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Goshen tornado: Here's how you can help those affected

Goshen officials: 'We need people to stop coming to take control or offer assistance'
goshen damage.JPG
Posted at 12:23 PM, Jul 07, 2022
and last updated 2022-07-07 19:19:38-04

GOSHEN, Ohio — The National Weather Service confirmed on Thursday that an EF2 tornado hit Goshen in Clermont County when dangerous storms swept across the Tri-State on Wednesday. To help those impacted by the tornado, local organizations have already begun gearing up, accepting donations from anyone looking to help.

Thousands of people remain without power and 150-200 buildings containing homes and businesses were damaged or destroyed. Officials announced on Thursday the area will likely remain without power for days.

The American Red Cross has set up a shelter at Goshen High School; You can donate to their efforts here. At the shelter, the Red Cross is supplying food, water and shelter for those affected. Oxygen tanks will also be available for residents without power who need access.

Cozaddale Baptist Temple and First Baptist are helping to feed anyone in need. The churches will provide sack lunches and more from 2:00 to 3:00 p.m. Thursday at Goshen Grind on Dick Flynn Blvd.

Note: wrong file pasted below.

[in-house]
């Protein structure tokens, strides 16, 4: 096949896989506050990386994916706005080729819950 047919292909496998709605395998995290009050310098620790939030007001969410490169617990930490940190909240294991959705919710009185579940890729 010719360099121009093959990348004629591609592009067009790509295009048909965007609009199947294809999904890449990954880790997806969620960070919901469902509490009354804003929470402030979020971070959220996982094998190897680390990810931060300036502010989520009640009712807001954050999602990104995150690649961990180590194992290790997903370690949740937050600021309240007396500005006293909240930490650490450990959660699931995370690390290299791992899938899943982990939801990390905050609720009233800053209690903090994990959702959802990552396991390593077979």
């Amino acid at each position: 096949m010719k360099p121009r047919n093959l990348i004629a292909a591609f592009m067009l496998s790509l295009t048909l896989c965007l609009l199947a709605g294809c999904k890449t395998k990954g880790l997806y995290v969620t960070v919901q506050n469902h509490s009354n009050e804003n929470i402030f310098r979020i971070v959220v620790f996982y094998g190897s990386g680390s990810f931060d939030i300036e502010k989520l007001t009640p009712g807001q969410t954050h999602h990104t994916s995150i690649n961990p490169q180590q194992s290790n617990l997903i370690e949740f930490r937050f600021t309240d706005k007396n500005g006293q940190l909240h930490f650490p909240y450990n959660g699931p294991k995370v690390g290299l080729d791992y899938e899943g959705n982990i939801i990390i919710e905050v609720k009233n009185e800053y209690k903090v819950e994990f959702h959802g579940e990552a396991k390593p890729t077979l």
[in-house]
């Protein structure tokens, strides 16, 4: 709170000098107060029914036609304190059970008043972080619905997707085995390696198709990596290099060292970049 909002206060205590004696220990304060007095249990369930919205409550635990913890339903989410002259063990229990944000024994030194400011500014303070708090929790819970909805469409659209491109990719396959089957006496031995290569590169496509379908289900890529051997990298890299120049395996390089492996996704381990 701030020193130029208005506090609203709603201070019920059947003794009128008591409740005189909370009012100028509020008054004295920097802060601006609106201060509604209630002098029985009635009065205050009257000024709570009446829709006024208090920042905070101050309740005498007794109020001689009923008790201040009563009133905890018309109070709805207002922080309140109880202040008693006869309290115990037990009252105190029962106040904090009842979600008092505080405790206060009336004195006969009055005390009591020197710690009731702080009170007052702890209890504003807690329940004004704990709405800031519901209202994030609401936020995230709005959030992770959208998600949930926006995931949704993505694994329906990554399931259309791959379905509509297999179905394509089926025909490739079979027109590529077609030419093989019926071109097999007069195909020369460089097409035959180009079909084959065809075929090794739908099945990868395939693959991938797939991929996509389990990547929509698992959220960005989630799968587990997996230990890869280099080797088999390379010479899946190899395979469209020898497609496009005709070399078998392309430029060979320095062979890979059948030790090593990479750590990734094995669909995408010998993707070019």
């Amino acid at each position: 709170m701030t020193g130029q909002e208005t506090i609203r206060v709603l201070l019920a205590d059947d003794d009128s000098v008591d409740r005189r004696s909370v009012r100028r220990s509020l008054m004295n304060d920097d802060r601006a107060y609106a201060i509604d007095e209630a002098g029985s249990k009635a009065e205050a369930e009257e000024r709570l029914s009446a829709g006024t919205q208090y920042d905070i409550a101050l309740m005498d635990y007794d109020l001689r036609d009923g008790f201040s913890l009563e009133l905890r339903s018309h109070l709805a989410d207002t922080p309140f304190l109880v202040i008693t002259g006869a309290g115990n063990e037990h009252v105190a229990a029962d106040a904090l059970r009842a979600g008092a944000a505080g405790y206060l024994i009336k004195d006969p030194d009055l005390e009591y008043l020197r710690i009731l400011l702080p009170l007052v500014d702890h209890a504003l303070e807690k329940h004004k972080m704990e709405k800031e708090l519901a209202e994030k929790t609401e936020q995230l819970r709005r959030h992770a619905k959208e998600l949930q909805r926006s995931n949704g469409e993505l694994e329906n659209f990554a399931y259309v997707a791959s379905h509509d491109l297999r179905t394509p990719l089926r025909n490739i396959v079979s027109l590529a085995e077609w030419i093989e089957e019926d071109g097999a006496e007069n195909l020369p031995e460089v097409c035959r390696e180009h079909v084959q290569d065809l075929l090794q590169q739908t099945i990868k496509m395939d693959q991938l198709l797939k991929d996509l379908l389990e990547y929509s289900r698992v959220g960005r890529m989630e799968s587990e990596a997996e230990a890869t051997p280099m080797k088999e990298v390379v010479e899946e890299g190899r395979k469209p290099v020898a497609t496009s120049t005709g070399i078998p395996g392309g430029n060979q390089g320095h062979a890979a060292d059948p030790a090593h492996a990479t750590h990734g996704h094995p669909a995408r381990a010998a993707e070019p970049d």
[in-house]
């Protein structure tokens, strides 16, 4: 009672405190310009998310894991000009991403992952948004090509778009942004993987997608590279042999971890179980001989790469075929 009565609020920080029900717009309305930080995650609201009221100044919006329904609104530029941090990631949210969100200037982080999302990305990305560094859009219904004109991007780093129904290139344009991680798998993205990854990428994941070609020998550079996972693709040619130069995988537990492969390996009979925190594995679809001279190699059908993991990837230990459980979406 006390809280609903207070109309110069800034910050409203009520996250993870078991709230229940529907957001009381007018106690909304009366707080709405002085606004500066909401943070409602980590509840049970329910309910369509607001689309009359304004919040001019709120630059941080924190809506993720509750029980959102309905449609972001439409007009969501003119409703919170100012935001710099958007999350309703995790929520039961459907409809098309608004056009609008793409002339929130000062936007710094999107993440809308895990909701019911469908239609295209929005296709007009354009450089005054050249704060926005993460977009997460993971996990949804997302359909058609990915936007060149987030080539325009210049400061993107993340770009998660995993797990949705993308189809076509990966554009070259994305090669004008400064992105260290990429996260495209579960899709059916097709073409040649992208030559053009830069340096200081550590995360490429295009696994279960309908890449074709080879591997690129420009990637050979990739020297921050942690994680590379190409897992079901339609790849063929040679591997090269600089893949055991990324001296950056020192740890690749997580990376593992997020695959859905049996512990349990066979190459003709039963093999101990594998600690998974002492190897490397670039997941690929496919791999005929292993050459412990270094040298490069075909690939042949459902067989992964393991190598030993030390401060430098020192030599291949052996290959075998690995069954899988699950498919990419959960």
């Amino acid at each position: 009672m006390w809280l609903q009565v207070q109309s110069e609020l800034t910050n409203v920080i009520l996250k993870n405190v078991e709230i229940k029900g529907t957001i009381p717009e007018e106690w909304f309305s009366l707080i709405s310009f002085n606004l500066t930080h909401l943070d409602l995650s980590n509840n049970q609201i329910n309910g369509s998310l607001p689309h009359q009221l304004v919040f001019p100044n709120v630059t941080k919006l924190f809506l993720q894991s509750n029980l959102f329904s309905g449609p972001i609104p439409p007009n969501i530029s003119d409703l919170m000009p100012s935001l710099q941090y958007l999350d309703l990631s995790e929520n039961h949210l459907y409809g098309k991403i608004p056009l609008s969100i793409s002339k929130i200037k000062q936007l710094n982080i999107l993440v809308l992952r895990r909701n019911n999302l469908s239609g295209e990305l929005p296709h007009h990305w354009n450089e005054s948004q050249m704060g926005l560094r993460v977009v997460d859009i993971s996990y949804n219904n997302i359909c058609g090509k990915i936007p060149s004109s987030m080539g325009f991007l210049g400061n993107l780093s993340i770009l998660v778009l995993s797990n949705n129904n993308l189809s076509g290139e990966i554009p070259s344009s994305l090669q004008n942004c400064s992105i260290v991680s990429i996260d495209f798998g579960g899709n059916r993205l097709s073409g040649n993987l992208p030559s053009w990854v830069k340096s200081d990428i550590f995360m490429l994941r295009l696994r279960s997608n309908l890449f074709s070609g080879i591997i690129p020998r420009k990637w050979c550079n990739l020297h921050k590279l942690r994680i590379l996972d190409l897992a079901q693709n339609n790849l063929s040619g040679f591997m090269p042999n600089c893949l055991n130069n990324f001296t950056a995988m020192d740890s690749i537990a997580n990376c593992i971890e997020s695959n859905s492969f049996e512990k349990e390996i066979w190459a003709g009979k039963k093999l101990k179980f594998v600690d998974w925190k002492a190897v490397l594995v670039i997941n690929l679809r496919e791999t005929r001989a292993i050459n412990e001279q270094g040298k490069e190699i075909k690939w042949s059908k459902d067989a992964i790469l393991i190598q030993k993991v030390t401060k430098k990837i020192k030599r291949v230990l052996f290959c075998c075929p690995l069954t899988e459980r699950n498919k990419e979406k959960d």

Goshen United Methodist on Goshen Rd. holds a weekly food pantry and thanks to access to generators, the food was saved despite power outages. The church plans to open the pantry Friday from 11:00 a.m. until 1:00 p.m. and they said they plan to do more to serve families in the week ahead.

Across the Tri-State, communities are already coming together to gather donations and provide outreach for victims of the tornado.

On Friday, community members can drop off donations for the Goshen community at Anderson High School, at the Forest Road entrance, from 9 a.m. until 12 p.m.

A makeshift donation site has also begun to spring up outside of Goshen High School where victims are sheltering.

Steve Pegram, Goshen Township administrator, said during a press conference on Thursday that people who don't have a reason to travel to Goshen should stay away, even if they're only hoping to help.

"We don't need any help," said Pegram. "Don't need anyone self-dispatching. Nobody coming out with chainsaws. We're coordinating that response right now. We have plenty of units in staging as you can see behind us that don't have an emergency to respond to. We need people to stop coming to take control or offer assistance."

We will continue to update this story as we learn of more ways to donate in support of the Goshen community.

Firefighter describes what tornado in Goshen, Ohio was like